Managing community funds

Assessment and selection

This is invariably the area of fund management which attracts the highest levels of controversy and potential criticism as it is most closely associated with the immediate effects on what and who receives funding within a community.

Your assessment process should examine the proposal with respect to your funding policy and fit with CDP, taking into consideration any criteria and priorities set and quantify their merit relative to these criteria.

Selection may consider other aspects such as availability of funds, relative merits of proposals in relation to funding policy priorities over and above individual proposal merits. To provide a clear and defensible process, it can be wise to keep the two aspects separately defined.


Evaluation and selection of numerous, potentially complex projects can be a logistical challenge, especially if this is being done by a voluntary board as part of their normal business meetings. One way to aid the process is to include some aspect of pre-evaluation.

Examples of pre-evaluation include:

  • sending out summary applications to the decision making group for scoring prior to the award meeting
  • using an employee to prepare assessments to present to decision makers
  • using a separate Project Evaluation Group (PEG)
  • using external individuals or organisations

If your community has the volunteer capacity a PEG can provide additional advantages;

  • reduce the necessary business at board meetings
  • make more efficient use of volunteer resource
  • attract new individuals to your organisation
  • create wider confidence by providing a more independent process
  • reducing potential conflict of interests either for individuals or groups

As your fund management experience grows, you may prefer to develop a list of specialists to use when appropriate.

Using criteria

Assessment can be anything from an open discussion of the strength and merits of a proposal to a very prescriptive quantitative and qualitative scoring against every aim, objective and priority in your community development plans and funding policies. Usually an approach somewhere in between the two is found in practice, though this is shaped by the size of project under consideration. Regardless of the approach, it is recommended that it is fully documented.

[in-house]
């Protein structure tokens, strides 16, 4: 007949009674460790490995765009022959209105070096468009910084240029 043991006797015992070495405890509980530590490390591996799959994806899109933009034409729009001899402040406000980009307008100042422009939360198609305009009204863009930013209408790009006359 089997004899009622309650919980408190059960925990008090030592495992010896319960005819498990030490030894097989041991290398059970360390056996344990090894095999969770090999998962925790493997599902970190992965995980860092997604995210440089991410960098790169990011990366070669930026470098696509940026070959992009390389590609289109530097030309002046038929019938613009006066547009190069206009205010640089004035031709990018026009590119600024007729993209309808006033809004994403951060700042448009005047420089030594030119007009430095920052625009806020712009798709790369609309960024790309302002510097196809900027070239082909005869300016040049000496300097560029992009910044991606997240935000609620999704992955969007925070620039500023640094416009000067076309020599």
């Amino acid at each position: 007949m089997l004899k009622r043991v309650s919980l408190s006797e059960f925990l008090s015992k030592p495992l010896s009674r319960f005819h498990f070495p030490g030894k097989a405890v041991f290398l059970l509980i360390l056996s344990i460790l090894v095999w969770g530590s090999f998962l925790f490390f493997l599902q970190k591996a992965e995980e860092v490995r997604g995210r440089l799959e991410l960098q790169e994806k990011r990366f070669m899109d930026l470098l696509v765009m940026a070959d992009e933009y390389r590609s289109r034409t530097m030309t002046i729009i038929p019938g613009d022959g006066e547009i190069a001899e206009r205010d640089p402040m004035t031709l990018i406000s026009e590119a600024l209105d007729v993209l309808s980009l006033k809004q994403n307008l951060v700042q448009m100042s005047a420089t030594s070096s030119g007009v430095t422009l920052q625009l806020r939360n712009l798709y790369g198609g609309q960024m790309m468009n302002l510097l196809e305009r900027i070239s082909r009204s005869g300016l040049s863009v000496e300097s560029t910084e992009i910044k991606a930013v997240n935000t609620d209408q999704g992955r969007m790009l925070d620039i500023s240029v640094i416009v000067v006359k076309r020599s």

As with the early screening process, assessing against criteria helps structure your assessment. As this exercise may need to be more than a yes/no option, you might consider using a sliding scale to assess how well the proposal meets the reference criteria defined in the CDP and Funding Policy.


Selection considers

  • priorities – what’s most important to your community and its identified needs
  • timescale – how the timing of the project relates to the fund cashflow
  • fairness – previous allocation of funds (are groups being over or under supported?)
  • availability of funds – more requests than available funds

Choosing not to fund an eligible project when funds are available may be viewed as particularly controversial. Though this action can be challenging to defend, it is a surprisingly common scenario:

  • you may feel there is no more capacity for work in this area at that time
  • you could be waiting to see the results of other previously planned work prior to assessing the requirement or relative merit of the new proposal or
  • you may be aware of an opportunity to fund key priority activity that is known to be occurring in the future or the potential need to fund key priority work that is contained in a proposal currently “in the pipeline”
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